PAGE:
North Korea: North Koreans can no longer enter the United States, regardless of their intent of travel. This may change, in light of the positive outcome of President Trump and Kim Jong Un’s recent meeting in Singapore.
Somalia: Somalians can no longer enter the United States as immigrants.
Syria: Syrians can no longer enter the United States, regardless of their intent of travel.
Venezuela: Certain Venezuelan government officials can no longer enter the United States. Venezuelans that are not involved in the government may still enter with a valid visa.
Yemen: Yemenis can no longer enter the United States as immigrants, business and tourist visa holders.
Although this travel ban is controversial, it has been judged constitutional by the U.S. Supreme Court, and travelers from the high-risk-countries must abide by the restrictions imposed by the executive order.
U.S. and Canadian permanent residents that are citizens of the countries on the list will not be affected by the ban, however, they may need to go through enhanced security before crossing the United States border.
These measures for the above-mentioned countries have been applied in the midst of several refugee crises, especially in Libya, Syria, and Somalia. Those who have already been granted asylum status in the United States are exempt from the ban, but considering the high refugee/asylum application numbers in the United States, the executive order will surely create issues for refugee seekers from the banned countries. As of May 31, 2018, 43.12% of refugee arrivals in the United States since October have come from Africa. This significant number will only grow as the year continues to unfold, and may contribute to an increase in refugee applications in Canada, the United States’ neighbor in the North.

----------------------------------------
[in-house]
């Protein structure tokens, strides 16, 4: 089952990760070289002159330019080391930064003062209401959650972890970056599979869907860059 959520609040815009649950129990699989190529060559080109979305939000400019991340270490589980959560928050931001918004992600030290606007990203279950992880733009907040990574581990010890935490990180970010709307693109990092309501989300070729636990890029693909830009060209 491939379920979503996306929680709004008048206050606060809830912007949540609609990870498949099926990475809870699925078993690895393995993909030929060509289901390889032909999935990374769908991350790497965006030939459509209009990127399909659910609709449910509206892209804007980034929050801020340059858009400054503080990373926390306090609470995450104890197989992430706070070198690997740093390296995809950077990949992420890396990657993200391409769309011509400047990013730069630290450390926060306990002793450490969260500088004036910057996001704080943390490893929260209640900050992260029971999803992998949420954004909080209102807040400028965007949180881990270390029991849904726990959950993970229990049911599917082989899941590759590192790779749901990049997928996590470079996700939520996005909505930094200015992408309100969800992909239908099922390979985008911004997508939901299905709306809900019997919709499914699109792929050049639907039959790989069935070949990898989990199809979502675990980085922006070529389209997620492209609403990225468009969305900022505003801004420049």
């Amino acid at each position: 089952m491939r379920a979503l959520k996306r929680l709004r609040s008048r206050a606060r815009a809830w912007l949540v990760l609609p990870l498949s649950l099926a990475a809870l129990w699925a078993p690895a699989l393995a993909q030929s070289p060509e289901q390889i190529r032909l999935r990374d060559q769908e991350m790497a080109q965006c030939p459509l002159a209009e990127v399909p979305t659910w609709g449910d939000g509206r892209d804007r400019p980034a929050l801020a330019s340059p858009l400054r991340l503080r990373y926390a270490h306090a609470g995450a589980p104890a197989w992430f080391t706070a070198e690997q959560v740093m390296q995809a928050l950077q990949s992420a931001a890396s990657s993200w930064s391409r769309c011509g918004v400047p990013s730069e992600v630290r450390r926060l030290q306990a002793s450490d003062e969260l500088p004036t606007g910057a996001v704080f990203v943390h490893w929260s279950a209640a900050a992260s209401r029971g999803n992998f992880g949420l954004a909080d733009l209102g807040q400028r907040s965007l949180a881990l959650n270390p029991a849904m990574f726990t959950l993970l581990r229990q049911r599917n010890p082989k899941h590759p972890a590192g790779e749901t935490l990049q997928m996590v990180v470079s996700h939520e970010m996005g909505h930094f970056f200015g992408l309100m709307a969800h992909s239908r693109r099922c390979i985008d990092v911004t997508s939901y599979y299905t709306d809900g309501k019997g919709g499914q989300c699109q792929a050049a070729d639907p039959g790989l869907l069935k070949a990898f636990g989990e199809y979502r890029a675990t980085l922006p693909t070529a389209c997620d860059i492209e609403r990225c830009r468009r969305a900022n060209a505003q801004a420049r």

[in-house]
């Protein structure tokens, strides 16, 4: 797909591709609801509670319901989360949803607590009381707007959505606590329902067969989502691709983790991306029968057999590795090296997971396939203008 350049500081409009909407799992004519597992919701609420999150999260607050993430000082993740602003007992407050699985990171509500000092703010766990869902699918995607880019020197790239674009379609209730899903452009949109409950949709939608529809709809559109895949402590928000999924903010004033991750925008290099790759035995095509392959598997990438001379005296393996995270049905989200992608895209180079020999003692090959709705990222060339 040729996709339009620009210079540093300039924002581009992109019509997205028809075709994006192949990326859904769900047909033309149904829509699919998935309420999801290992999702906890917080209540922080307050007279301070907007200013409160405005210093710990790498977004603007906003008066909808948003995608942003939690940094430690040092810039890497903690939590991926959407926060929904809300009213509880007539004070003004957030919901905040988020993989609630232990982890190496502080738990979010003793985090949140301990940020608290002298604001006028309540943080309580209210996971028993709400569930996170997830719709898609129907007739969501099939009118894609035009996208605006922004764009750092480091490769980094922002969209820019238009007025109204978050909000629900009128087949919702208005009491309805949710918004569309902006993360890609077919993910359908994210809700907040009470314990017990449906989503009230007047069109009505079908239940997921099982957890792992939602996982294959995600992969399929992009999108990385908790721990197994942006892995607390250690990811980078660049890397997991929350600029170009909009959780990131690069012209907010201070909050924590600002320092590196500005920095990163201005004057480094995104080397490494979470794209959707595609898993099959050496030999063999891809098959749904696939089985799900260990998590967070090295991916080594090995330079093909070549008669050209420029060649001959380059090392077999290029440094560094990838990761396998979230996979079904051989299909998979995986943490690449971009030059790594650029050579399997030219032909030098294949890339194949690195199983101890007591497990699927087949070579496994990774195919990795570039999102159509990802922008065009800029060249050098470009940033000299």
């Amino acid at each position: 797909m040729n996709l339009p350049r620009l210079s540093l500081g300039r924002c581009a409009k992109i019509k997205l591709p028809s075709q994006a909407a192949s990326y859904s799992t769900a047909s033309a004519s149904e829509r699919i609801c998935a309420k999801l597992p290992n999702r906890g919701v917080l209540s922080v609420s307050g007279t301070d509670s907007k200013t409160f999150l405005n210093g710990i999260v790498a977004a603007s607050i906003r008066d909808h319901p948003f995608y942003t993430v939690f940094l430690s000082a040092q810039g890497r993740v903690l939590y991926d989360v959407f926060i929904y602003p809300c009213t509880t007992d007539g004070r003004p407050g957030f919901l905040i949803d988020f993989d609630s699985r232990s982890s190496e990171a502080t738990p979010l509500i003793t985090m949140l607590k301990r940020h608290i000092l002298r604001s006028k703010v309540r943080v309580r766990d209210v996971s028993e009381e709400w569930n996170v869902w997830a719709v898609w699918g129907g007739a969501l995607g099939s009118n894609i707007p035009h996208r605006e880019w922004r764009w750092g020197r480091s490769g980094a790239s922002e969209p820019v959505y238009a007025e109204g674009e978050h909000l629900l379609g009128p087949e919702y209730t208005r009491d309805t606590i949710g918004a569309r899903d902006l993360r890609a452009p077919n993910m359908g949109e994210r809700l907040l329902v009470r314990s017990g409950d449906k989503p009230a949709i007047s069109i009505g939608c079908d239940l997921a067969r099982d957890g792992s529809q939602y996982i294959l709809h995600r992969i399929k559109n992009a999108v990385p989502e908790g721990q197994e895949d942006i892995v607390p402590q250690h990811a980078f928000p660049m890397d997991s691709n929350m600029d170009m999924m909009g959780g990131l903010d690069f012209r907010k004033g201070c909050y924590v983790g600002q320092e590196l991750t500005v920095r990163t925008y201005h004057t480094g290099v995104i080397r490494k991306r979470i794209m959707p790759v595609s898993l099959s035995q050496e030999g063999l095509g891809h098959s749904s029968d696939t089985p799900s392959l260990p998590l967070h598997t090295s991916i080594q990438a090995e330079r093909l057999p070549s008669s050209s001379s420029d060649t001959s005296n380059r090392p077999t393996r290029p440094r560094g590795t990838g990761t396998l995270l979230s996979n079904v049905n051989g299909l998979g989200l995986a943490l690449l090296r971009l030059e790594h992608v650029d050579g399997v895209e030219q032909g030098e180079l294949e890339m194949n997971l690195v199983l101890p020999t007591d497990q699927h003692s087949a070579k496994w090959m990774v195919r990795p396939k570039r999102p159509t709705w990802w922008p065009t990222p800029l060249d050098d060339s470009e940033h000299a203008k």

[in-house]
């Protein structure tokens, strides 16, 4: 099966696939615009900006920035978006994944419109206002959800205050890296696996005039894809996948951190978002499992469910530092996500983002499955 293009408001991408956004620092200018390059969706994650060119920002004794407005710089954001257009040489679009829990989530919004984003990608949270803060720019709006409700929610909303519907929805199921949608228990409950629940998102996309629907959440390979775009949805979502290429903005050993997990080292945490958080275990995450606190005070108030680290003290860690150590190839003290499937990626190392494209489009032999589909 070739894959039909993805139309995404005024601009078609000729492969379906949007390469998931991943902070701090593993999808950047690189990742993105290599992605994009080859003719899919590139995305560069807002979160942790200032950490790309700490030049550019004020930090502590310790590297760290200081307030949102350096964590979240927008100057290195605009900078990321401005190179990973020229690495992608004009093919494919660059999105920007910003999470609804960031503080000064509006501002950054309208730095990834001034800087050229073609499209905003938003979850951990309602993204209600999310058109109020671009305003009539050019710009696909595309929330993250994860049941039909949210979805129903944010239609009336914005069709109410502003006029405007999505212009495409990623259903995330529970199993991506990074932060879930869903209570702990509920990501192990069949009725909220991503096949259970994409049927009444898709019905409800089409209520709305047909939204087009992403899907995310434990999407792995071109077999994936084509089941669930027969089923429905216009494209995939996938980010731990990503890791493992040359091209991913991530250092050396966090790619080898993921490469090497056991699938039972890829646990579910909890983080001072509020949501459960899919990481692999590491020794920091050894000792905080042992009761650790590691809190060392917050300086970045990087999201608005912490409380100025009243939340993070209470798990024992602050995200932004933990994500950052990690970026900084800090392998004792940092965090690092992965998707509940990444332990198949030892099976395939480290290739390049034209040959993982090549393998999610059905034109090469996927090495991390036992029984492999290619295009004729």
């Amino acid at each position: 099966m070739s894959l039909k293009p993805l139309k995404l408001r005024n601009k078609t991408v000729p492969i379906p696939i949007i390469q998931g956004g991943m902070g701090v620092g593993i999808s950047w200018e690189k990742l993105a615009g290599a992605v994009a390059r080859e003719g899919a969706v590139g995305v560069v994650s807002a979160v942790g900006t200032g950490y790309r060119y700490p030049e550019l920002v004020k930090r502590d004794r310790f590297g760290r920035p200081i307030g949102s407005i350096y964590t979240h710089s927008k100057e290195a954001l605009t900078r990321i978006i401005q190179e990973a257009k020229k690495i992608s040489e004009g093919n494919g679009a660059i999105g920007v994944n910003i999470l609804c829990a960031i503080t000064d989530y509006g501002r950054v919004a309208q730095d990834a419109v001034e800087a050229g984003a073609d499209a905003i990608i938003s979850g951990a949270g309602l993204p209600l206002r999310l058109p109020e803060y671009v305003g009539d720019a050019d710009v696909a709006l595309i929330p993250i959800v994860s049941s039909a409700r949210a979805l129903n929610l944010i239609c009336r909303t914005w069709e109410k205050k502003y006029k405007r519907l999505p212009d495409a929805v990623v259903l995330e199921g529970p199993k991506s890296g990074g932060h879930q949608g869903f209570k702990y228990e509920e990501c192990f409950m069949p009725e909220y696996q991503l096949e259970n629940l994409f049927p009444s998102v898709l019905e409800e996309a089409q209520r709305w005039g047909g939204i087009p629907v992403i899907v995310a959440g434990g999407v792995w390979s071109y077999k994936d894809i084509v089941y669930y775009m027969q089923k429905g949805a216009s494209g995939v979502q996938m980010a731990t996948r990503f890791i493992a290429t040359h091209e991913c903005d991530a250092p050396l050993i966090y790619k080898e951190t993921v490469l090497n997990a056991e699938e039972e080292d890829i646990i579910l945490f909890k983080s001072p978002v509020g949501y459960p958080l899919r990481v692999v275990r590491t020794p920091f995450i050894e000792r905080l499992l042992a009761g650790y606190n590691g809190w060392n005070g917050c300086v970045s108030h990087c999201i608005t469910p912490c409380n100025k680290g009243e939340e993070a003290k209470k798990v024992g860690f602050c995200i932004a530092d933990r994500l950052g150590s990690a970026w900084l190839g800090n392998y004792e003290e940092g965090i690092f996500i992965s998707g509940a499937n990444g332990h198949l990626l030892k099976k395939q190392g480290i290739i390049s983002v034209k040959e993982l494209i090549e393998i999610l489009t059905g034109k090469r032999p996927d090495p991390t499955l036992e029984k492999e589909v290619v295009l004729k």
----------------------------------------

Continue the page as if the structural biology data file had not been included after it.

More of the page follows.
It is important to remember that foreign nationals that have fled their countries to seek refuge and now wish to apply for asylum in Canada are recommended to apply from the country in which they are currently living. Foreign nationals may apply for asylum from outside Canada if they are referred to the Canadian government by the United Nations Refugee Agency. (UNHCR)
These applicants are eligible for referral if they are currently living outside of their home countries, and cannot return there due to a well-founded fear of persecution, based on the following:
If they do not meet these criteria, they may also be referred if they:
Foreign nationals who are already in Canada and wish to apply for refugee status must follow the necessary steps. The first is to apply at either a port of entry, such as an airport, seaport or land border, or apply at an Immigration, Refugees and Citizenship Canada (IRCC) office. They must then complete the application package in full, and submit it to IRCC. If they are deemed eligible to make a refugee claim, the applicant will be given a hearing date, which they will need to attend for the Immigration and Refugee Board of Canada to assess their claim.
Véronique predicts a surge in the numbers of people from the banned countries to find their way into Canada by foot or otherwise. In the past year, Canada has seen over 28,000 illegal migrants enter its border from the United States. This increase can be attributed to the stricter policies of the Trump administration in the U.S. and the foreigners’ fears on deportation to their home countries extends to reason that if the home country is on the banned list, those citizens are more likely to migrate North irregularly. In conclusion, Trump’s travel ban is expected to have a direct spillover effect on Canadian immigration, and we are at the edge of our seats to report on that impact.